Though he declined to discuss specific revenue streams, Lhota said that “an expansion of the sales tax, the small proportion that’s received, would be very very helpful, would go a long way.” […]
Lhota said that biennial toll increases were part of the MTA’s long-term budget moving forward, but worried the levels were already too high. “I’m concerned about the level that we have on the bridges right now,” he said, “because they are extremely high and are reducing economic growth and economic development in the region.”
How on earth could higher bridge tolls be more of a drag on the economy than higher sales taxes? He talks as if there is some magic number where bridge tolls kill the economy, which we happen to be just below. But I’m sitting next to two bridges that are priced at $0 in both directions. If this “level” is killing business, it’s because of the congestion it reliably induces.
Lhota’s implied belief that it is less damaging to the local economy to raise $X million via higher taxes on goods and services than to place a higher price on underpriced and overcrowded auto crossings is hogwash. Sales taxes directly discourage commerce and hit New York’s poorest and richest alike. Bridge tolls on the other hand discourage driving alone, and completely avoid the majority of New Yorkers who don’t drive because they can’t afford it or choose not too.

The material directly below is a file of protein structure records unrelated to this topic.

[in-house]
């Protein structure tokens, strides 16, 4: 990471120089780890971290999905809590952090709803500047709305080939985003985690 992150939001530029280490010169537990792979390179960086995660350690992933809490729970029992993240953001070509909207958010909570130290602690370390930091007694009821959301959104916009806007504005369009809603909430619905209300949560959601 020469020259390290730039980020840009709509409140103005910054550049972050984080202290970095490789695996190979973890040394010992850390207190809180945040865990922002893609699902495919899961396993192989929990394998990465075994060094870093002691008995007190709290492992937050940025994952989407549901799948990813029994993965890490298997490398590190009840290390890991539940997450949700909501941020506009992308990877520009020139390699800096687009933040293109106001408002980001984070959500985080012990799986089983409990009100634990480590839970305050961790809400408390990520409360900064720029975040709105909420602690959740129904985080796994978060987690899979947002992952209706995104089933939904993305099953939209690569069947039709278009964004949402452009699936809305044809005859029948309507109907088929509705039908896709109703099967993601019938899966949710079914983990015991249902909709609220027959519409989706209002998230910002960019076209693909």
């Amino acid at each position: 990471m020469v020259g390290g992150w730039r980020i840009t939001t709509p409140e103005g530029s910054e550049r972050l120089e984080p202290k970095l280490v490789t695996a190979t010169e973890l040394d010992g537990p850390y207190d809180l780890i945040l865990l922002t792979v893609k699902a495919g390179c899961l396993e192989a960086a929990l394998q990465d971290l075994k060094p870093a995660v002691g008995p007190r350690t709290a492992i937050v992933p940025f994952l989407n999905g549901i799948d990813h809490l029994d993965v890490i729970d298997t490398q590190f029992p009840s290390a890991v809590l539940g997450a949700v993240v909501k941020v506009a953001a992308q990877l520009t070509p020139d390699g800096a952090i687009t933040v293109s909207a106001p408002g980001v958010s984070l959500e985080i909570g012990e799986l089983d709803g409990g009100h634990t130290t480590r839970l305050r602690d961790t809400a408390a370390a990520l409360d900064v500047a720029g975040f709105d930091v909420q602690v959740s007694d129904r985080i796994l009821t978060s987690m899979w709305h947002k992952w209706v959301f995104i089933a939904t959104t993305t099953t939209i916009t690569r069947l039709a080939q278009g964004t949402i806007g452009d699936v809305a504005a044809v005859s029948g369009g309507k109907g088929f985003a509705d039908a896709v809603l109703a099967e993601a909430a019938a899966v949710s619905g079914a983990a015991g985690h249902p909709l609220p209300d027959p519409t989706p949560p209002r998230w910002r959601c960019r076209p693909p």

There’s no dilemma. Tolls are better for the region and especially the riding public that Lhota is charged with serving. What the MTA needs is not just revenue, but someone with the integrity and courage to advocate raising it in ways that are socially beneficial.